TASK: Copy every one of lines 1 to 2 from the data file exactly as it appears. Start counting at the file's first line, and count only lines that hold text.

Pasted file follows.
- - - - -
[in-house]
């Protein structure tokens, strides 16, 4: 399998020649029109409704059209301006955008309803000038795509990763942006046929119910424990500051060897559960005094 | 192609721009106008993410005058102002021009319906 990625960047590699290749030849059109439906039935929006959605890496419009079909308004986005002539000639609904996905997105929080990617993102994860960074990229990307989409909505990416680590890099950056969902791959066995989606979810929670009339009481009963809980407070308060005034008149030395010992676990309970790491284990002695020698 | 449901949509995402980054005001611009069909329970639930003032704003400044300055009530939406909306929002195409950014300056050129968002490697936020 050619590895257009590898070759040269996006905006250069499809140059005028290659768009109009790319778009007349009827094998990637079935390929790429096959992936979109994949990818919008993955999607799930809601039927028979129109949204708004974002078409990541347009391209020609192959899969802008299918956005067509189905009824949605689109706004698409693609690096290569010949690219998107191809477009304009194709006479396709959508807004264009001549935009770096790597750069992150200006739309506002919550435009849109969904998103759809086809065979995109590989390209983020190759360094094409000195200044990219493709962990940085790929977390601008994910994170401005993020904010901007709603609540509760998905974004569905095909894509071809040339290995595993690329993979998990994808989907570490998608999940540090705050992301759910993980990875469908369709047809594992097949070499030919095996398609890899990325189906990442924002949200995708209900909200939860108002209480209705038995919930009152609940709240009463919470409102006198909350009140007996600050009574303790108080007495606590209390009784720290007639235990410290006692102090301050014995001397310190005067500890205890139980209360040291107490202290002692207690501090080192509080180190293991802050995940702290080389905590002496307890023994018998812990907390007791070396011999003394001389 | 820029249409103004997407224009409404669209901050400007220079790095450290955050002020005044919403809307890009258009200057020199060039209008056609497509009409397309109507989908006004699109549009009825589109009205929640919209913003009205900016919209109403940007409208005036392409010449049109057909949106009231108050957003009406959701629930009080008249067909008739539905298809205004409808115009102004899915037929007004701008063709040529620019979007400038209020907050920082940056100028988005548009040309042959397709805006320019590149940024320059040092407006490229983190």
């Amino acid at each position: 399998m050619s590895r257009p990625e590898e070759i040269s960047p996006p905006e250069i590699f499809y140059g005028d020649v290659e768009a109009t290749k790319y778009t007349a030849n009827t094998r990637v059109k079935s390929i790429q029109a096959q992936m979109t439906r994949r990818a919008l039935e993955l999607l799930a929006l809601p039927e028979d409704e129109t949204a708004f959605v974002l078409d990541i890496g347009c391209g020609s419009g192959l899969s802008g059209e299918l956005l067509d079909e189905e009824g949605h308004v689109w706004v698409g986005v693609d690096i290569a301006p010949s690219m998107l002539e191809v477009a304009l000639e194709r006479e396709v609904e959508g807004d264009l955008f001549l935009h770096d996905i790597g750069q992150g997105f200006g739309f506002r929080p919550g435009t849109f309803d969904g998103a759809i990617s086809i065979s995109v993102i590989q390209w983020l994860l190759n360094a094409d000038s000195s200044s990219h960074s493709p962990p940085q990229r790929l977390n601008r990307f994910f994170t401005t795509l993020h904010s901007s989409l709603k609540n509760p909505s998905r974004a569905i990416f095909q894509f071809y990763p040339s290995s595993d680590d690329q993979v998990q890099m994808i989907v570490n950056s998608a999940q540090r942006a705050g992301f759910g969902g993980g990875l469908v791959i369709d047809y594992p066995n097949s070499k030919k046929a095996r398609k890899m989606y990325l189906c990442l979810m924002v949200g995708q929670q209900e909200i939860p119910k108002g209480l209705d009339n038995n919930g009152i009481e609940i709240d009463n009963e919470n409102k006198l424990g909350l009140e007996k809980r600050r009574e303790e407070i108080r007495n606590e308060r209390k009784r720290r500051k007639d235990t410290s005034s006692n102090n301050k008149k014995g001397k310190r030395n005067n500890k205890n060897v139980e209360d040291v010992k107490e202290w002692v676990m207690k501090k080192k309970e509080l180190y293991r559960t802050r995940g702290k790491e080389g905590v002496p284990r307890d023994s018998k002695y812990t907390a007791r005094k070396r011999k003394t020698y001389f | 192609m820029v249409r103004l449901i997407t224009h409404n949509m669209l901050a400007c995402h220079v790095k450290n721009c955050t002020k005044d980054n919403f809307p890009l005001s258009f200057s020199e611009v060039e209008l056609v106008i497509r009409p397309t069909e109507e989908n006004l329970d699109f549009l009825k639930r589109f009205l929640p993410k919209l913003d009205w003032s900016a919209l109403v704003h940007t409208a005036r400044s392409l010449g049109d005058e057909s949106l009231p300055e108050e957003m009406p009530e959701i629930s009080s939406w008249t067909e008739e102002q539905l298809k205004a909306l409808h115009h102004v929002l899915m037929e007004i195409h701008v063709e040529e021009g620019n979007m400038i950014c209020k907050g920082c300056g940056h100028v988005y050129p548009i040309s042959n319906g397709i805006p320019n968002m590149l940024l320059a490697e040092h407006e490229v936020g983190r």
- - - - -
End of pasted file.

[in-house]
């Protein structure tokens, strides 16, 4: 399998020649029109409704059209301006955008309803000038795509990763942006046929119910424990500051060897559960005094 | 192609721009106008993410005058102002021009319906 990625960047590699290749030849059109439906039935929006959605890496419009079909308004986005002539000639609904996905997105929080990617993102994860960074990229990307989409909505990416680590890099950056969902791959066995989606979810929670009339009481009963809980407070308060005034008149030395010992676990309970790491284990002695020698 | 449901949509995402980054005001611009069909329970639930003032704003400044300055009530939406909306929002195409950014300056050129968002490697936020 050619590895257009590898070759040269996006905006250069499809140059005028290659768009109009790319778009007349009827094998990637079935390929790429096959992936979109994949990818919008993955999607799930809601039927028979129109949204708004974002078409990541347009391209020609192959899969802008299918956005067509189905009824949605689109706004698409693609690096290569010949690219998107191809477009304009194709006479396709959508807004264009001549935009770096790597750069992150200006739309506002919550435009849109969904998103759809086809065979995109590989390209983020190759360094094409000195200044990219493709962990940085790929977390601008994910994170401005993020904010901007709603609540509760998905974004569905095909894509071809040339290995595993690329993979998990994808989907570490998608999940540090705050992301759910993980990875469908369709047809594992097949070499030919095996398609890899990325189906990442924002949200995708209900909200939860108002209480209705038995919930009152609940709240009463919470409102006198909350009140007996600050009574303790108080007495606590209390009784720290007639235990410290006692102090301050014995001397310190005067500890205890139980209360040291107490202290002692207690501090080192509080180190293991802050995940702290080389905590002496307890023994018998812990907390007791070396011999003394001389 | 820029249409103004997407224009409404669209901050400007220079790095450290955050002020005044919403809307890009258009200057020199060039209008056609497509009409397309109507989908006004699109549009009825589109009205929640919209913003009205900016919209109403940007409208005036392409010449049109057909949106009231108050957003009406959701629930009080008249067909008739539905298809205004409808115009102004899915037929007004701008063709040529620019979007400038209020907050920082940056100028988005548009040309042959397709805006320019590149940024320059040092407006490229983190």